What are the roots of sustainability and why is it important if we want to envision a truly carbon neutral future?
In the political Comedy web series, The North Pole, there is a scene in which the protagonist, Marcus, approaches a group of men barbecuing in the street listening to hip hop music with a bag of hot Cheetos in his hand. Shortly after they start chatting, the men start to lecture Marcus for his poor food choices. "Look at what you're eating," one of the characters proclaims, " I can't even read half of the stuff on the ingredient list."
When asked about this scene specifically the director Yvan Iturriaga explained that he specifically wanted to include this scene in the show because there is a disconnect in our societies perception about plant based diets and lifestyles practicised solely in wealthy, predominantly white parts of society, when in fact plant based diets, environmental activism and sustainability have always been deeply rooted in urban centers indigenous cultures and even a mainstay in parts of hip hop culture. In fact, the Wu Tang clan's RZA has been touting the benefits of veganism for over twenty years ( well before it became cool). It was veteran civil rights activist Curtis Hayes Muhammad, who said: “Recognize that land and food have been used as a weapon to keep black people oppressed,” he said, while sitting at our dinner table months earlier. “Recognize also that land and food are essential to liberation for black people.” Promoting black communities to create their own gardens, control their food systems and ensure a healthy diet.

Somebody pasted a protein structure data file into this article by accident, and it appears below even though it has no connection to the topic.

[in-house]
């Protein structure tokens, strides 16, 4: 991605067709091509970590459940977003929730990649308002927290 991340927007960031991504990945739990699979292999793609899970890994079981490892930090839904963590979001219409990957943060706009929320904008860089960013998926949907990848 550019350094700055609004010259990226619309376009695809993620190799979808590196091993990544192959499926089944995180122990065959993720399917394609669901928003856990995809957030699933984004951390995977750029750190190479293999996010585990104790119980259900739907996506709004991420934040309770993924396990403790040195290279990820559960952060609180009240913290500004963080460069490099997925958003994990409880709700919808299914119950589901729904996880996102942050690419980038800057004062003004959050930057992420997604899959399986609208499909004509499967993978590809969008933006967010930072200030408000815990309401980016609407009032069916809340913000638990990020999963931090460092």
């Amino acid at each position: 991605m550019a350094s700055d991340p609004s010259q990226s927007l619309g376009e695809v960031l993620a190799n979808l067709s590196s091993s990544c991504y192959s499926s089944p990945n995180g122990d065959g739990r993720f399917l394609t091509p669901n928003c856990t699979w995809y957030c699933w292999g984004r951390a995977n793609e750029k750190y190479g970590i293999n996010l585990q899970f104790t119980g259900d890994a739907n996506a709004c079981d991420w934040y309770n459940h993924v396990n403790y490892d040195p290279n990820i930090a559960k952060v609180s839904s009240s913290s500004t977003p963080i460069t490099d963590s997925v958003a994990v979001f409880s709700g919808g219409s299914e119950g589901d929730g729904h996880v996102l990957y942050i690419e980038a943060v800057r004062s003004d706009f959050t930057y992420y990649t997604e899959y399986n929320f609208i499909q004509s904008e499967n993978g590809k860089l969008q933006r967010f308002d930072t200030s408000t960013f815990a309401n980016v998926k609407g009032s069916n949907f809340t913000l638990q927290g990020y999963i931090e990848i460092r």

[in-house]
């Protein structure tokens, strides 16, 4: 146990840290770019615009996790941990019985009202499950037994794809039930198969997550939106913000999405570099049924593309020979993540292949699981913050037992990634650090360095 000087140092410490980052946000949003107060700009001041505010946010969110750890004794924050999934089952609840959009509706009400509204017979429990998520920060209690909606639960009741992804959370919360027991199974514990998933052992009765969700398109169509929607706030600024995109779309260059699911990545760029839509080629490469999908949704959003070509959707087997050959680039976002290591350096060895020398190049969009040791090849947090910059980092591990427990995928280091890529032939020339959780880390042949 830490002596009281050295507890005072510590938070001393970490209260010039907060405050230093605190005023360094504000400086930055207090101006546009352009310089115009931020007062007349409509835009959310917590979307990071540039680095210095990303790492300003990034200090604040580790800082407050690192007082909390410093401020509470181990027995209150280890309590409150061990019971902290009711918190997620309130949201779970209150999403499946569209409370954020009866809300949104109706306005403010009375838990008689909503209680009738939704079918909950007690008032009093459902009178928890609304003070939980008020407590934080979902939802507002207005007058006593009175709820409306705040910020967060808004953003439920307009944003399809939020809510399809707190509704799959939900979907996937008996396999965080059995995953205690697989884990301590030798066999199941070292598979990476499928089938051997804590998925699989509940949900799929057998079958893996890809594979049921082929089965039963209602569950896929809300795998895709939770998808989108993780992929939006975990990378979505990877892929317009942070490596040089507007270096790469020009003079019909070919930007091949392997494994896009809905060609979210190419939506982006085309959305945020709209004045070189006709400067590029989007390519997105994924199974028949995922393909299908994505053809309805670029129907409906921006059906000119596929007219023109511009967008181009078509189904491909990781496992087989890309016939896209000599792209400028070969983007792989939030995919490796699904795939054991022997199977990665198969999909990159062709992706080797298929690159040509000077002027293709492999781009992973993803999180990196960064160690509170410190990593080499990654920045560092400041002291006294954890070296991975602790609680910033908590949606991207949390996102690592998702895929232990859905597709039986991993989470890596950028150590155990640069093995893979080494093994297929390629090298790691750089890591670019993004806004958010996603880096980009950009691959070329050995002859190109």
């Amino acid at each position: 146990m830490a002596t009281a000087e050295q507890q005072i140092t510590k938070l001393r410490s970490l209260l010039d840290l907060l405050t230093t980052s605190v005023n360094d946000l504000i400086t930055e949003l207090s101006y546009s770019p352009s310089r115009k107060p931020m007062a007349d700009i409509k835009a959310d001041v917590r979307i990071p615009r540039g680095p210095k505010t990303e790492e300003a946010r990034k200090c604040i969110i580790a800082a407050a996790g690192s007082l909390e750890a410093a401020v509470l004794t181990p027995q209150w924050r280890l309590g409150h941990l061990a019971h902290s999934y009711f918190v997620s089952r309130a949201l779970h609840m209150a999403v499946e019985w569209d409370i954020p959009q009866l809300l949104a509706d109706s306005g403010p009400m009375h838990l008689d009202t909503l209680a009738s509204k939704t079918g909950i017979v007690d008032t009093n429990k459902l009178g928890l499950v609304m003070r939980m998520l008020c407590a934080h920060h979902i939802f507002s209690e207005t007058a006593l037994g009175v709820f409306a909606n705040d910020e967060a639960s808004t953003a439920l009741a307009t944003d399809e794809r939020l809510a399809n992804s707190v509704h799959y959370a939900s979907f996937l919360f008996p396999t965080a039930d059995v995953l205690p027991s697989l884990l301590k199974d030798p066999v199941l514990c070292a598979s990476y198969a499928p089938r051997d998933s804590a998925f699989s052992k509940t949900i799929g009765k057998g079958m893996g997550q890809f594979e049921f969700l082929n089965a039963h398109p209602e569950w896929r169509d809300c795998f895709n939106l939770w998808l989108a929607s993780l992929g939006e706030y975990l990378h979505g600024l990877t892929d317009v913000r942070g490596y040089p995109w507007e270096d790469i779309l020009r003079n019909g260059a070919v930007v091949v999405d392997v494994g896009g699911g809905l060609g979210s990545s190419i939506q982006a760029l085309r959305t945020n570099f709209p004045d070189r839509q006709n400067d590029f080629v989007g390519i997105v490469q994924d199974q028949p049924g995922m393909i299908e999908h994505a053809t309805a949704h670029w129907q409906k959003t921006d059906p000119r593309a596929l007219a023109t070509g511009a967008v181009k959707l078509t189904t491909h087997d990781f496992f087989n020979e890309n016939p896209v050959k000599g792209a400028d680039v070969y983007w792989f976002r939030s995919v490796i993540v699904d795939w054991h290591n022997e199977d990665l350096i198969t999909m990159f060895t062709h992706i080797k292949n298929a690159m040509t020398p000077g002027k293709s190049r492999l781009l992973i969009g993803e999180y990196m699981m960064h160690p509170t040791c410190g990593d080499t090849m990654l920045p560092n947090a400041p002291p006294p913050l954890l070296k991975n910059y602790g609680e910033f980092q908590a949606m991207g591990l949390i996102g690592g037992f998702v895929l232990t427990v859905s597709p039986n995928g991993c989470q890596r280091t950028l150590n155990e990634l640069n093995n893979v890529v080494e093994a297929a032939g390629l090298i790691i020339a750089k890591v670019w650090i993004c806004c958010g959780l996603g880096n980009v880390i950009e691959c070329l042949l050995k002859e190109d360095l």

Whether it's been food or sustainability in relation to products we've used, the truth is, the roots of sustainability have always been linked to ancient cultures and traditions that were in place thousands of years before America was even a country. So many products that we call "sustainable" today, have always been mainstay products and ingredients in India, throughout the Middle East, Africa and Asia.